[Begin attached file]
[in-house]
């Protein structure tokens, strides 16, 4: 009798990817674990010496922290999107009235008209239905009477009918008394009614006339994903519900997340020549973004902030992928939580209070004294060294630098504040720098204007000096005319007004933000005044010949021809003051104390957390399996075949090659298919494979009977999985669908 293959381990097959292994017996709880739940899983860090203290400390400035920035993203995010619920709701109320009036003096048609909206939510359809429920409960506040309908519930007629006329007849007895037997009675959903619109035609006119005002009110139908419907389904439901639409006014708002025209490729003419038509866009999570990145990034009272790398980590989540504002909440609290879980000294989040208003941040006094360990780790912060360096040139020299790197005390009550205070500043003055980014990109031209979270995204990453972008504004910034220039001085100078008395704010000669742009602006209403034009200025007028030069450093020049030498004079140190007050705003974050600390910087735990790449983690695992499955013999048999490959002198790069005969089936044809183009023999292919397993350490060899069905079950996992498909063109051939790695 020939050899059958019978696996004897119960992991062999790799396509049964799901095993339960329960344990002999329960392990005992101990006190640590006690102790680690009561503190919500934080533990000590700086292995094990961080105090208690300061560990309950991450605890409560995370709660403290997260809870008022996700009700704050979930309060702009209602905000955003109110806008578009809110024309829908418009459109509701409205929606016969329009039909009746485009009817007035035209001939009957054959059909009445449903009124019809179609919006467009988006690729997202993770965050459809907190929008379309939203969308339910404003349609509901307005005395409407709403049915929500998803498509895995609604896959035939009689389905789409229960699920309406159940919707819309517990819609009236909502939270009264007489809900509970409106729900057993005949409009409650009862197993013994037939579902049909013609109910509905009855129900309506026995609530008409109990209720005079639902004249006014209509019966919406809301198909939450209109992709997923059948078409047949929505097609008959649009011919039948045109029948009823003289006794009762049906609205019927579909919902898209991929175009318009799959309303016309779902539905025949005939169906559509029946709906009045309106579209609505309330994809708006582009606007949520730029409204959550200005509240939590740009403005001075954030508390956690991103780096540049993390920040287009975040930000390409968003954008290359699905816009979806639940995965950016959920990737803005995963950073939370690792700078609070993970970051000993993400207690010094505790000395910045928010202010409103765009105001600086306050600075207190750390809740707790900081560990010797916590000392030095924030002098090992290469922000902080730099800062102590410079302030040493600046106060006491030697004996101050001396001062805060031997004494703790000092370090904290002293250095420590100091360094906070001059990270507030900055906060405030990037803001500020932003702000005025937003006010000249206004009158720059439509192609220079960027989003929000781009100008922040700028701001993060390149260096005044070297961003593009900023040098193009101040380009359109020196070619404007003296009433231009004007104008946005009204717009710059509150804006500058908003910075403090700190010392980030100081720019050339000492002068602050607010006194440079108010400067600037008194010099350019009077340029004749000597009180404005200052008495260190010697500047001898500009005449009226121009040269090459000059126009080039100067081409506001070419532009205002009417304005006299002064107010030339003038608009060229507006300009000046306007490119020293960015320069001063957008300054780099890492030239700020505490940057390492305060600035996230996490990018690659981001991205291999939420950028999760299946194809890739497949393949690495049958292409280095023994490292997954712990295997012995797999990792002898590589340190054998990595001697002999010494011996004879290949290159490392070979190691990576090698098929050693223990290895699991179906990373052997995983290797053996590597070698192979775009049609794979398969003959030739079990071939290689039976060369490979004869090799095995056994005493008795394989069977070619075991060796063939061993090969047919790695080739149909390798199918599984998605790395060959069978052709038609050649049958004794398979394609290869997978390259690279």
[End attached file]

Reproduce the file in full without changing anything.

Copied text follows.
[in-house]
């Protein structure tokens, strides 16, 4: 009798990817674990010496922290999107009235008209239905009477009918008394009614006339994903519900997340020549973004902030992928939580209070004294060294630098504040720098204007000096005319007004933000005044010949021809003051104390957390399996075949090659298919494979009977999985669908 293959381990097959292994017996709880739940899983860090203290400390400035920035993203995010619920709701109320009036003096048609909206939510359809429920409960506040309908519930007629006329007849007895037997009675959903619109035609006119005002009110139908419907389904439901639409006014708002025209490729003419038509866009999570990145990034009272790398980590989540504002909440609290879980000294989040208003941040006094360990780790912060360096040139020299790197005390009550205070500043003055980014990109031209979270995204990453972008504004910034220039001085100078008395704010000669742009602006209403034009200025007028030069450093020049030498004079140190007050705003974050600390910087735990790449983690695992499955013999048999490959002198790069005969089936044809183009023999292919397993350490060899069905079950996992498909063109051939790695 020939050899059958019978696996004897119960992991062999790799396509049964799901095993339960329960344990002999329960392990005992101990006190640590006690102790680690009561503190919500934080533990000590700086292995094990961080105090208690300061560990309950991450605890409560995370709660403290997260809870008022996700009700704050979930309060702009209602905000955003109110806008578009809110024309829908418009459109509701409205929606016969329009039909009746485009009817007035035209001939009957054959059909009445449903009124019809179609919006467009988006690729997202993770965050459809907190929008379309939203969308339910404003349609509901307005005395409407709403049915929500998803498509895995609604896959035939009689389905789409229960699920309406159940919707819309517990819609009236909502939270009264007489809900509970409106729900057993005949409009409650009862197993013994037939579902049909013609109910509905009855129900309506026995609530008409109990209720005079639902004249006014209509019966919406809301198909939450209109992709997923059948078409047949929505097609008959649009011919039948045109029948009823003289006794009762049906609205019927579909919902898209991929175009318009799959309303016309779902539905025949005939169906559509029946709906009045309106579209609505309330994809708006582009606007949520730029409204959550200005509240939590740009403005001075954030508390956690991103780096540049993390920040287009975040930000390409968003954008290359699905816009979806639940995965950016959920990737803005995963950073939370690792700078609070993970970051000993993400207690010094505790000395910045928010202010409103765009105001600086306050600075207190750390809740707790900081560990010797916590000392030095924030002098090992290469922000902080730099800062102590410079302030040493600046106060006491030697004996101050001396001062805060031997004494703790000092370090904290002293250095420590100091360094906070001059990270507030900055906060405030990037803001500020932003702000005025937003006010000249206004009158720059439509192609220079960027989003929000781009100008922040700028701001993060390149260096005044070297961003593009900023040098193009101040380009359109020196070619404007003296009433231009004007104008946005009204717009710059509150804006500058908003910075403090700190010392980030100081720019050339000492002068602050607010006194440079108010400067600037008194010099350019009077340029004749000597009180404005200052008495260190010697500047001898500009005449009226121009040269090459000059126009080039100067081409506001070419532009205002009417304005006299002064107010030339003038608009060229507006300009000046306007490119020293960015320069001063957008300054780099890492030239700020505490940057390492305060600035996230996490990018690659981001991205291999939420950028999760299946194809890739497949393949690495049958292409280095023994490292997954712990295997012995797999990792002898590589340190054998990595001697002999010494011996004879290949290159490392070979190691990576090698098929050693223990290895699991179906990373052997995983290797053996590597070698192979775009049609794979398969003959030739079990071939290689039976060369490979004869090799095995056994005493008795394989069977070619075991060796063939061993090969047919790695080739149909390798199918599984998605790395060959069978052709038609050649049958004794398979394609290869997978390259690279």